A swimmer in action in a pool

Coaching from the Heart: Two Decades Supporting Special Olympics  

By Denise Schiavone

In a world that puts winners on a pedestal, Ted Smits believes the integrity of the competitive event—win or lose—matters most. His volunteer work with the Special Olympics provides special needs athletes a fair, inclusive, rewarding sports experience.

MITRE employees take our mission of solving problems for a safer world to heart—and to their communities. Our "In the Community" series highlights the many ways our people make a difference in neighborhoods across the country and around the globe. Since 2004, Ted Smits has helped promote fair and engaging competitions for Nebraska Special Olympics swimmers. His work fosters inclusivity for all athletes—regardless of level of ability. He spoke to us about his experiences.

I’ve spent a lot of my life in the pool. I competed in high school, played water polo in college, and swam masters for a number of years. In 2004, the president of the Special Olympics Nebraska asked for help from the Omaha USA Swimming organization I supported. 

Nebraska Special Olympics athletes kept getting disqualified from national and world-level competitions, due to technical stroke infractions. Special Olympics leadership asked for assistance to increase the level of competition—and put their athletes on the same competitive field as others nationally. Because of my experience, I felt I could help. 

Most Special Olympics coaches are parents without any coaching or swimming experience. So we got them together and started with basic stroke technique clinics. Then we recruited senior USA swimming athletes to provide hands-on, in-water demonstrations.  

We taught them correct stroke form and about technicalities that often disqualify athletes: “This is a legal stroke.” “This is not legal.” “This is a common problem athletes experience because their ankles don't like to bend that way, or their shoulders don't easily rotate that way.” 

Over the years we've built on that and continue to train new coaches. We've developed a good system for Nebraska. It fosters a healthy competition for these athletes, after they put their heart and soul into the races.

In the past two decades, I’ve had the opportunity to serve as lead official for numerous regional,  state, and even national Special Olympics swim competitions. I also coordinate training for officials on judging special needs athletes and recruit volunteers to support competitions.

The Nebraska state meet takes place at Creighton University each May, beginning the Thursday before Memorial Day weekend. MITRE provides civic time [paid time off for volunteerism] every year for those events, which I really appreciate. It’s truly been a rewarding experience for me.

And this effort goes beyond Nebraska—or even the U.S. In April of 2021, the Special Olympics of North America selected me as one of four panelists to lead an international discussion on recruiting, training, and retaining officials and coaches.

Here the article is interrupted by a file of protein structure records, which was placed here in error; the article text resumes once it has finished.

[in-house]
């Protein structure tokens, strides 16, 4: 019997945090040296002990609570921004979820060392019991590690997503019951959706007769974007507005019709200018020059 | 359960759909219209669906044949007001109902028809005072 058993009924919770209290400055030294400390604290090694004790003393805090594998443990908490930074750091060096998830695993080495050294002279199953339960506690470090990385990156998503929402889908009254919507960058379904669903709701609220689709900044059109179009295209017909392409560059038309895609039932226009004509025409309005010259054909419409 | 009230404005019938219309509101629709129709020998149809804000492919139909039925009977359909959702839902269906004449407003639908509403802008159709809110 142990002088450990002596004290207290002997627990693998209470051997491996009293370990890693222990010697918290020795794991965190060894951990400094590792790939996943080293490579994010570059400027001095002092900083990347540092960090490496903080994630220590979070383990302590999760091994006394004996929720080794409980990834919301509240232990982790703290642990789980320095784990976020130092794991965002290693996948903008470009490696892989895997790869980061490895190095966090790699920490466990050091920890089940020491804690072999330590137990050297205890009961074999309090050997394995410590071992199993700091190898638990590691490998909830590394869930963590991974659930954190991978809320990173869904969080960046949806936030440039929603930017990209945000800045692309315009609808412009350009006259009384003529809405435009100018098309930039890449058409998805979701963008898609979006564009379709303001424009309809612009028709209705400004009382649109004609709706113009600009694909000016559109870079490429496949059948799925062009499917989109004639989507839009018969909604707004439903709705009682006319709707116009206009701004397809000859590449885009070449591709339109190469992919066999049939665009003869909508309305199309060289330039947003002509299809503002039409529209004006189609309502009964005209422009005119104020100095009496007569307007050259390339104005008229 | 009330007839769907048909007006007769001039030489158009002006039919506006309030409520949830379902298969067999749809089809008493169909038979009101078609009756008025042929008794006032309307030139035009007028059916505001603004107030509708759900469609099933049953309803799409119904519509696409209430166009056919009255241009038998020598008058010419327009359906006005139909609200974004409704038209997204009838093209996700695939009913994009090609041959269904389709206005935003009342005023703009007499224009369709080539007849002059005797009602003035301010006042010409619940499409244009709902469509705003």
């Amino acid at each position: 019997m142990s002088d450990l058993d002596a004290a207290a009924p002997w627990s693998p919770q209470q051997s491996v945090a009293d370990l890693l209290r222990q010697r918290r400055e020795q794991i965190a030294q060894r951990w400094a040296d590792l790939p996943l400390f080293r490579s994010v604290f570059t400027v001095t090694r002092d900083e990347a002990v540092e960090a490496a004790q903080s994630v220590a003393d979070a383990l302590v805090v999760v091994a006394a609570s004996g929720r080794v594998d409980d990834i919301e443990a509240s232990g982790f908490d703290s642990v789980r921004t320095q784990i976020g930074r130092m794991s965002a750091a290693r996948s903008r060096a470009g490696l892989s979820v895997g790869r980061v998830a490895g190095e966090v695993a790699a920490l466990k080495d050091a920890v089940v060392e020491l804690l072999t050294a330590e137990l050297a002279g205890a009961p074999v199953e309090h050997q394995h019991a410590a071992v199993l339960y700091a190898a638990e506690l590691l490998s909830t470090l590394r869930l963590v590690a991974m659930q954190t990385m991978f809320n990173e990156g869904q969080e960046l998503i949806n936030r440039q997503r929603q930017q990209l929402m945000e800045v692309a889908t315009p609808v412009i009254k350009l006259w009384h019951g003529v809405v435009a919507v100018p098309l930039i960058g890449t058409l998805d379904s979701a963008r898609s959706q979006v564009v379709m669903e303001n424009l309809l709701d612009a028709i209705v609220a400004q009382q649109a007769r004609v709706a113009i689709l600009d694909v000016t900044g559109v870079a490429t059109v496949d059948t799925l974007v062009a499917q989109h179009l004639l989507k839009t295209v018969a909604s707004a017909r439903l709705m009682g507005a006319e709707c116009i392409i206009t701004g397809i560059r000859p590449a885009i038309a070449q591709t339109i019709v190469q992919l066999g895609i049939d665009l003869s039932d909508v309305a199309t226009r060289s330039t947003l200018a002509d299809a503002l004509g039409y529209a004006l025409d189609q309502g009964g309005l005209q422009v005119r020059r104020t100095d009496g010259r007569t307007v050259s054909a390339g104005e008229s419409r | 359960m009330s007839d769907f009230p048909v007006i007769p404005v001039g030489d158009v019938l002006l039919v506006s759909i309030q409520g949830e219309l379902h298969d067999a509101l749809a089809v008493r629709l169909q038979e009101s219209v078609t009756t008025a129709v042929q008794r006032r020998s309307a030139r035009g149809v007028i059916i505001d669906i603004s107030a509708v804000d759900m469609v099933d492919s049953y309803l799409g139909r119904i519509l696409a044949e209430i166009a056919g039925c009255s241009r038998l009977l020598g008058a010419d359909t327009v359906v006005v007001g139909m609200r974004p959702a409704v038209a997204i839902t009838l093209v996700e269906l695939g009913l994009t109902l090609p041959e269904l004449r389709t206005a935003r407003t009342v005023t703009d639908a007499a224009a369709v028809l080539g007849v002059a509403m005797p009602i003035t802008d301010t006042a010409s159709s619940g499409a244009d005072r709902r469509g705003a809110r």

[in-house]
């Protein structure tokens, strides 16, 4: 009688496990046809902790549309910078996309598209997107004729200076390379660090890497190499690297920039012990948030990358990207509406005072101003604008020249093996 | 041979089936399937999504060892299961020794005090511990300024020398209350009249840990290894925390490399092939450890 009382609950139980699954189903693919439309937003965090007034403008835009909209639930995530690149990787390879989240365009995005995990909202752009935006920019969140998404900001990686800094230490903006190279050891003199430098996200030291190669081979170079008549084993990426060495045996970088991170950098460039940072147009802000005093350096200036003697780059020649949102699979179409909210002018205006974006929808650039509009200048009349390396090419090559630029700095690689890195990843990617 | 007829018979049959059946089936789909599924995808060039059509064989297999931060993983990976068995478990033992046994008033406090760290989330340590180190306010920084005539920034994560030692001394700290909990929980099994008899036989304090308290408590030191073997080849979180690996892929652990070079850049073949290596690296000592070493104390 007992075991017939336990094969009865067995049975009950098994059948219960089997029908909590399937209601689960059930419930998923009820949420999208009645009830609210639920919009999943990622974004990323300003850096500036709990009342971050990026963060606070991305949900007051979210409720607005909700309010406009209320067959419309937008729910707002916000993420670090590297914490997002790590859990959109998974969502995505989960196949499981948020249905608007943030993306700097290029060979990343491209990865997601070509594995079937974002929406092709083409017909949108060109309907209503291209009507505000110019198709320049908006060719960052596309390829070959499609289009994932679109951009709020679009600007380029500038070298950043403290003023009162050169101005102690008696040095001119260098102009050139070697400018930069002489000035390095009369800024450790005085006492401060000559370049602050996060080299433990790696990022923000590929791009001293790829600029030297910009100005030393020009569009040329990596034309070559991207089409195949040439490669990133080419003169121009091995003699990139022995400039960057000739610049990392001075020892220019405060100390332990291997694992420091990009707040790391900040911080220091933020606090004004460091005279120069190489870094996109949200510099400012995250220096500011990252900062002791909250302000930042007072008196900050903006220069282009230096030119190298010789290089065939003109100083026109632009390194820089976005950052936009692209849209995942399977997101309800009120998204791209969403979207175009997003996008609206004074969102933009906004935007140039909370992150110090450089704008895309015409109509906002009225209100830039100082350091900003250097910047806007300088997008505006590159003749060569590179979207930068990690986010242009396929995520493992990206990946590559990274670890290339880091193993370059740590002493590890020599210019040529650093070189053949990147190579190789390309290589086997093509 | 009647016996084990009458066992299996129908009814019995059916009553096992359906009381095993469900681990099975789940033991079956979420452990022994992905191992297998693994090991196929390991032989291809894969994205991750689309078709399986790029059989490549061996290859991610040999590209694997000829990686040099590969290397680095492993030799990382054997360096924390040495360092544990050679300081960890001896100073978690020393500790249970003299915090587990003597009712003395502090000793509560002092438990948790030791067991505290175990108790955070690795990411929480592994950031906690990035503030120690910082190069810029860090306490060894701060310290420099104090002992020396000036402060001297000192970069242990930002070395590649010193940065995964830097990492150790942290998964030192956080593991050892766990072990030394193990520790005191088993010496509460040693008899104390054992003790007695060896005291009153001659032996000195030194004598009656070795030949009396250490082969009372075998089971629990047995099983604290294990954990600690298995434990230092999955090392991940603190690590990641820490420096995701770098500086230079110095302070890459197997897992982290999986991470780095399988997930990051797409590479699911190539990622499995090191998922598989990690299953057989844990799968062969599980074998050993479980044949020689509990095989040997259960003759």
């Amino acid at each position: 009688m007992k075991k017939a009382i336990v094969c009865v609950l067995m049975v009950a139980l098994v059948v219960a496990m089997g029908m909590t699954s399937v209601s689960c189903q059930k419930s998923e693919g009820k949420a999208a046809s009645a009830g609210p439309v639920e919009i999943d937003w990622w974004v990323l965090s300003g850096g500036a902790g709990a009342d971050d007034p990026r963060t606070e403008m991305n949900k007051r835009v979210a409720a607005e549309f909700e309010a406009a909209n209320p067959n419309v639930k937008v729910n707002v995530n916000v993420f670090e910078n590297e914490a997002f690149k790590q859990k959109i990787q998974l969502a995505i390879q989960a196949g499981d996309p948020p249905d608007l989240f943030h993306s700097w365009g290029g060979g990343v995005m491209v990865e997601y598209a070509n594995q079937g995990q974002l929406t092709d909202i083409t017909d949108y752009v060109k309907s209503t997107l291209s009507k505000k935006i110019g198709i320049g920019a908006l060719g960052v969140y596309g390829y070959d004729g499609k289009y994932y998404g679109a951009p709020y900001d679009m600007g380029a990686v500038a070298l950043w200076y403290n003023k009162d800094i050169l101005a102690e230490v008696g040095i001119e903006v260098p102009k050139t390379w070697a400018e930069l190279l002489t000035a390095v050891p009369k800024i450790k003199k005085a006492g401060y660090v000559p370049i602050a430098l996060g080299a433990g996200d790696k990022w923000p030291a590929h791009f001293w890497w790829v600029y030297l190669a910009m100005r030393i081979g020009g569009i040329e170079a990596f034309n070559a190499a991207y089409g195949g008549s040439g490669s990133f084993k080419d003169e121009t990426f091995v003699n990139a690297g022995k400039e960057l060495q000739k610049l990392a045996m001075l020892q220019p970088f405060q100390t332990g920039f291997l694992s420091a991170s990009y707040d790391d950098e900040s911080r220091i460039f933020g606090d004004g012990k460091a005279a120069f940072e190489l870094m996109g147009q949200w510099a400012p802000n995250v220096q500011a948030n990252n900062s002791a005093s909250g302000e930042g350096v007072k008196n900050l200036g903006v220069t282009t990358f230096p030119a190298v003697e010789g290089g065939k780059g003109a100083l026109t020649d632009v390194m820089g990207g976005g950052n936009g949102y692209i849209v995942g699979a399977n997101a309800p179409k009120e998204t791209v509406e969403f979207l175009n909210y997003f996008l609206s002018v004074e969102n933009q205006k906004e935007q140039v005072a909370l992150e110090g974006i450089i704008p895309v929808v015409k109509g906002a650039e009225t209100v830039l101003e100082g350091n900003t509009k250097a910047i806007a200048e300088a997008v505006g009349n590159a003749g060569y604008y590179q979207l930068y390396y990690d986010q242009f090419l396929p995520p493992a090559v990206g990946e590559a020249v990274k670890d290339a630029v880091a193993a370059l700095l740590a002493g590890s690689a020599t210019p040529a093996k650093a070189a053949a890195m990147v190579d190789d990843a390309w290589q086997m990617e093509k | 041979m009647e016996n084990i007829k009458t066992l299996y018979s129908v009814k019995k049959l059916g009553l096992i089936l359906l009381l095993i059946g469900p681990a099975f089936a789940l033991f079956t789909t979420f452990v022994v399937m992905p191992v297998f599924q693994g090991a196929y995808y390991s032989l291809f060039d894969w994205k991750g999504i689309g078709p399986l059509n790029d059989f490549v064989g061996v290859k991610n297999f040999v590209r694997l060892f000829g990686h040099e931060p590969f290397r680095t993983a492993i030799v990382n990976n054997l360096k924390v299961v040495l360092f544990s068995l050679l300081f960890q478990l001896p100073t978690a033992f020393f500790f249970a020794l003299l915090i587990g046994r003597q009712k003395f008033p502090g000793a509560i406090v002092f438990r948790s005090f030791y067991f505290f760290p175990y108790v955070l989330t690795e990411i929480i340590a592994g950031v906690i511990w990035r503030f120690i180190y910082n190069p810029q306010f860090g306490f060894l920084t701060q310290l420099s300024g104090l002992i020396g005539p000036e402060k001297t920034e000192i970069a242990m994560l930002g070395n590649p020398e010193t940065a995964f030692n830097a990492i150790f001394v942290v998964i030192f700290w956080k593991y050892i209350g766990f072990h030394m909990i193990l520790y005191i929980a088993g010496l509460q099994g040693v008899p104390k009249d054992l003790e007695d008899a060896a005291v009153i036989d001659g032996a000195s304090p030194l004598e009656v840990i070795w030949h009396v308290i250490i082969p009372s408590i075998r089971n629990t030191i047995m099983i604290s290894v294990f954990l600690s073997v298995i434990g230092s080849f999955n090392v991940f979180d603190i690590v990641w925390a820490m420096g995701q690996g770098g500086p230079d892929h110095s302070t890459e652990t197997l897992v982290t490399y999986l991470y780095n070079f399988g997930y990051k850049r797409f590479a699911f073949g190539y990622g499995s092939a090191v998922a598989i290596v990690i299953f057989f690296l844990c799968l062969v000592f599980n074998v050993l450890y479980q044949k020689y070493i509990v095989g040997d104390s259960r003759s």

Ultimately, it comes down to ensuring fair competitions for all, regardless of level of ability.

Ted Smits coaching at the swimming pool

Ted Smits at the pool.

Fist-Pumping at the Finish Line

Often when these athletes finish their race, even third or fourth out of a heat of eight people, they’re so excited—hollering and pumping their fists in the air. 

All year they look forward to these meets. They don't have many opportunities for this kind of competitive experience and camaraderie with other athletes. It's inspiring to be part of it.

After one competition, one of the athletes approached me and said, “Sir, do you mind if I get my picture taken with you?” I'm just the referee, and here this young man just finished this race, and of all the things he could think of, he wants a picture with me. 

It just shows the magnitude of this experience for these athletes. The Special Olympics give them an opportunity to compete against their peers, on a level field. And even though it’s just one day for them, it’s truly impactful.

It makes you appreciate things you get to do every day—and may take for granted. Like the fact that you can ride your bike 10 miles or toss a football around with your teenager. There's a not-insignificant segment of the population that'll never be able to do those things. 

There are also the parents who have to help mentally, physically, and financially support their children their entire lives. It’s rewarding to see them get to experience this with their kids.

During a layover in the Atlanta airport a few years ago, someone came up to me and asked, “You work with the Special Olympics, don't you?” It turned out they were a parent of one of the athletes, thanking me for helping out. It’s pretty special to have someone you don't know recognize your efforts and express how much it means to them.

I always walk away from a meet amazed by what these athletes can do. I’m awed by their competitiveness before the race and their sense of accomplishment after they finish. 

These young people set an example for all of us as they overcome challenges that make most of our daily problems pale in comparison. It serves as a true reminder of what can be accomplished with will and a positive attitude.

Learn more and register to volunteer for Special Olympics events.

—as told to Denise Schiavone

Inclusion and diversity have long been key elements of our culture. MITRE is committed to leading the way to a strong future through community involvement and volunteerism, locally and nationally, and we offer 40 hours of paid time to employees to volunteer during the workday for causes they care about. Learn more about working with us.